In college athletics, the “death penalty” has been implemented by the NCAA a total of five times, with the most infamous example falling to the Southern Methodist University (SMU) football program in 1987. The severity of the death penalty requires a minimum one year ban from NCAA athletics and is meant to serve as the highest form of punishment from the NCAA. The rule is meant to punish programs that habitually violate major NCAA rules, ranging from recruiting violations to academic misconduct. The wording of the death penalty by the NCAA mentions a “pattern of willful violations” grounds to enforce a ruling. In the case of SMU, the NCAA deemed the prolonged process of paying recruits and players as a suitable offense to institute the death penalty. It may be difficult constitute what is worthy of the death penalty with so few previous cases, but it seems that no program has exhibited a “pattern of willful violations” more so than the University of Baylor football program.
The most recent investigation alleges 51 sexual assault incidents involving Baylor football players ranging from 2011-2016. Baylor has previously acknowledged 17 incidents of sexual assault. Even numbers half that large seem to sufficient meet the NCAA definition of a “pattern of willful violations”. This can be no mere coincidence, but rather must stem from a systematic failure and the creation of a violent and dangerous culture. One of the six federal laws filed against Baylor concluded that Baylor incorrectly addressed and responded to sexual assaults allegations by students. Their proven inability to address widespread allegations of sexual assault, clearly indicates an ineptitude to enforce a university judicial system. With Baylor failing as a university to impose significant ramifications against themselves, it seems as if this constitutes grounds for NCAA interference. The allegations must go through the due process of the judicial system, but if allegations of Baylor are found to be true and even as partially widespread as proposed there is only one suitable option. If the NCAA is to serve as the regulatory body to all collegiate sports programs, they could not under good conscious fail to impose the death penalty on a program displaying a “pattern of willful violations” as egregious as the Baylor University football program.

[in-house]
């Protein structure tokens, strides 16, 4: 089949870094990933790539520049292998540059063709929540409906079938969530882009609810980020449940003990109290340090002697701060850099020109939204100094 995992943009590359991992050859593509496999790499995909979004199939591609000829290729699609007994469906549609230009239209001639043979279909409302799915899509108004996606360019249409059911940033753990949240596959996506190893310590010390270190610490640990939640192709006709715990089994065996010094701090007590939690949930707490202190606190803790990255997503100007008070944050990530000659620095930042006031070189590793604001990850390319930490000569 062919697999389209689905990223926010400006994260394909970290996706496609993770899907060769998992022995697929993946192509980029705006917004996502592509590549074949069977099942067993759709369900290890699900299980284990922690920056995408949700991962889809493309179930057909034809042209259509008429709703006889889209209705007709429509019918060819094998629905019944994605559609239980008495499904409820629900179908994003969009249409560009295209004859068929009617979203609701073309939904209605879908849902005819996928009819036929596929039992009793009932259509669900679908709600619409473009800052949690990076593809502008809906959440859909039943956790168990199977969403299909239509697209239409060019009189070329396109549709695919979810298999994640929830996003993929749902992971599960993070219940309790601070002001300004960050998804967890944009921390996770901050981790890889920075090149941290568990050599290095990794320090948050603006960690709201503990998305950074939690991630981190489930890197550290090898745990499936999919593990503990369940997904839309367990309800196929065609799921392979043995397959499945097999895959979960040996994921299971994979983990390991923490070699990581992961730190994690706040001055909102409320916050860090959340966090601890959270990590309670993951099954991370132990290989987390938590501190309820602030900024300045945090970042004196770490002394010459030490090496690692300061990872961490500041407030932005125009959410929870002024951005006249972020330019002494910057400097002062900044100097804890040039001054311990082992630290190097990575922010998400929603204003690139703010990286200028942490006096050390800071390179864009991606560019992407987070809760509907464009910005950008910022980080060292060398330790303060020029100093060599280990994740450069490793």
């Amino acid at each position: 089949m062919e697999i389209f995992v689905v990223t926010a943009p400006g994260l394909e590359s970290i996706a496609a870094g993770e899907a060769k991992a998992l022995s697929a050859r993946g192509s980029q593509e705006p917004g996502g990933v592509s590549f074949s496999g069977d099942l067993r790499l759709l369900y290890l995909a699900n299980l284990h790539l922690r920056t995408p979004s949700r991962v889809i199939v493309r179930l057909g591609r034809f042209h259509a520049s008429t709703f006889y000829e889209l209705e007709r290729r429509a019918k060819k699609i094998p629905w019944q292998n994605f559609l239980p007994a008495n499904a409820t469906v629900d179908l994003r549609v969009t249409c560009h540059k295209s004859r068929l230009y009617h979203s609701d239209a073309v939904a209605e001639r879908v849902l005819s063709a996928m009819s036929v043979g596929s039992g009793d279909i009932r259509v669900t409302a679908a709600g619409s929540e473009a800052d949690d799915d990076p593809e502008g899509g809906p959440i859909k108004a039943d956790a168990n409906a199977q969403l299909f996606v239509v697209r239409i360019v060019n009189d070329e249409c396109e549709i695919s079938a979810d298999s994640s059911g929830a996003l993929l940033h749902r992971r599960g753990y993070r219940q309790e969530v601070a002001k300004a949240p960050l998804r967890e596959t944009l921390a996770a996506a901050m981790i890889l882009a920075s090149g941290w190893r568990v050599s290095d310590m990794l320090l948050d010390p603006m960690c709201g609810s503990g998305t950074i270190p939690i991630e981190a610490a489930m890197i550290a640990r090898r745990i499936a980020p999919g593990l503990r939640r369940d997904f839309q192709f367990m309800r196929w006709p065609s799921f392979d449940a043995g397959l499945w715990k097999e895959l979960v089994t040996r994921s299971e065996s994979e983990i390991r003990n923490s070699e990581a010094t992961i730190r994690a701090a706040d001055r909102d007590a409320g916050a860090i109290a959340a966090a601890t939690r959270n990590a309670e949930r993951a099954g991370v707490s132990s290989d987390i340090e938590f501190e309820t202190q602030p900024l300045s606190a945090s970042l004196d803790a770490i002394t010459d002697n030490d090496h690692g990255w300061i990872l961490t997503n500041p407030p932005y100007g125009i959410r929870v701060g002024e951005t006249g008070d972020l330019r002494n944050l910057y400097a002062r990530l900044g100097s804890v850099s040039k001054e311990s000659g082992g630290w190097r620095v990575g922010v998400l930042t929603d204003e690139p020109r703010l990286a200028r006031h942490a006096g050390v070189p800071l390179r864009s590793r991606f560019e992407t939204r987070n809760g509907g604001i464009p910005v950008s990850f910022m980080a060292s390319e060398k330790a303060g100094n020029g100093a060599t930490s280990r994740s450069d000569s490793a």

Senior, Exercise Science